In The Columbia Guide to Contemporary African American Fiction, Darryl Dickson-Carr incorporates an entry on "canon formation." There, he speaks about the various factors that led, for one, to the creation of an African American "literary canon" and also to the reasons why authors like as those mentioned above did not necessarily appear in early anthologies. He notes, "In recent decades, as scholarly definitions of 'classic' or merely great literature have opened up to be more inclusive, with women and people of color being the main--and intentional--beneficiaries, this process has become even more difficult, as critics and scholars have collectively struggled to expand different canons while not completely disregarding their mainstays" (72). The "Culture Wars" of the 1980s and 1990s opened up the door for more women of color in the "literary canon," and as a result, Wilson, Jacobs, Hopkins, Larsen, Fauset, and others appear in both the Norton and in Call and Response along with other women who are not found in Black Writers of America.

When a new author enters the canon, another author leaves. As such, there are authors that appear in anthologies such as Cavalcade and Black American Literature, both from the early 1970s, that do not appear in contemporary anthologies. Glancing through the anthologies from the early 1970s, I noticed that authors such as John Marrant, John Russwurm, and Albery Allson Whitman fell out of the canon (if we use anthologies as our measuring stick). As well, twentieth century writers such as Arna Bontemps, Ossie Davis, and William Melvin Kelley do not appear in the most recent edition of the Norton Anthology of African American Literature. Time and literary canons change; they do not remain constant because of the varying influences and movements that occur in our cultural milieu. As such, some authors become forgotten, or pushed to the side for a few years, while others get discovered and explored in more detail.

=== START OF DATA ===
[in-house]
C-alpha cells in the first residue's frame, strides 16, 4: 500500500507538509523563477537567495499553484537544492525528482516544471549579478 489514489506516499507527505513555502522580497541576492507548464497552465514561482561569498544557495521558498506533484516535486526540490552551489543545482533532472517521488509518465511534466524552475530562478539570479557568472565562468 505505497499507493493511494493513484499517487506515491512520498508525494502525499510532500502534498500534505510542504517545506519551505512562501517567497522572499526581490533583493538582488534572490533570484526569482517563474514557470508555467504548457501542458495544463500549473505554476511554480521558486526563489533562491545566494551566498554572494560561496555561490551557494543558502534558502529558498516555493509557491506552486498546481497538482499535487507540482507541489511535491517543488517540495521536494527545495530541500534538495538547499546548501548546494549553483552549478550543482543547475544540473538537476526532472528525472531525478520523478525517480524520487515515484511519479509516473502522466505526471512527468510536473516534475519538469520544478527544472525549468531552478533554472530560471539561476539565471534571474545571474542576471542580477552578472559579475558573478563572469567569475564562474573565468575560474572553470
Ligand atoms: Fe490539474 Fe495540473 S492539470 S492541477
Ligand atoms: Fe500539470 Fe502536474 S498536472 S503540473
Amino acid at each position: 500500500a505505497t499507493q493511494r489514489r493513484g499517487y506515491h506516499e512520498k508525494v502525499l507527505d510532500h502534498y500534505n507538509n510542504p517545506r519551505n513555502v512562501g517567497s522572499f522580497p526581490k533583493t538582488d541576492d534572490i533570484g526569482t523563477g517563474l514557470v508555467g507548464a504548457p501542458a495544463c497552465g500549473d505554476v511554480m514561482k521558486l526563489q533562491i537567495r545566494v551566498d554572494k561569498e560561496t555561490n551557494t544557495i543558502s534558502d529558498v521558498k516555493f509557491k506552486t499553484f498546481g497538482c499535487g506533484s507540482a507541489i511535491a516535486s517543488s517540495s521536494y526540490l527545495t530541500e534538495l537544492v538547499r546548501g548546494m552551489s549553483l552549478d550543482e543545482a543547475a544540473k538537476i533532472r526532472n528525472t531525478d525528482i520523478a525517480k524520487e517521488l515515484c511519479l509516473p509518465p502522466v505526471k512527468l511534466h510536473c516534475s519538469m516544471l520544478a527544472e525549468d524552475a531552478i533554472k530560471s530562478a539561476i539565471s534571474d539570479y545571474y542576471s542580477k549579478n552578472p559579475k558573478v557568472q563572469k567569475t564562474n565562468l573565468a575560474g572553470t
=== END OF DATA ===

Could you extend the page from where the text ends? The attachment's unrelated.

This post could continue, with me arguing for or against certain selections in anthologies; however, that post would prove fruitless. Instead, I just wanted to spend a little time pointing out that what we consider good literature owes something, good or bad, to the existence of literary anthologies. To see the table of contents for the Norton Anthology of African American Literature click the link here. I am glad they added "Theresa--A Haytian Tale" from Freedom's Journal. It is, to my knowledge, the first short story by an African American author.  

Abrams, M.H. A Glossary of Literary Terms, Seventh Edition. New York: Harcourt Brace, 1999. Print.
Dickson-Carr, Darryl. The Columbia Guide to Contemporary African American Fiction. New York: Columbia University Press, 2005. Print.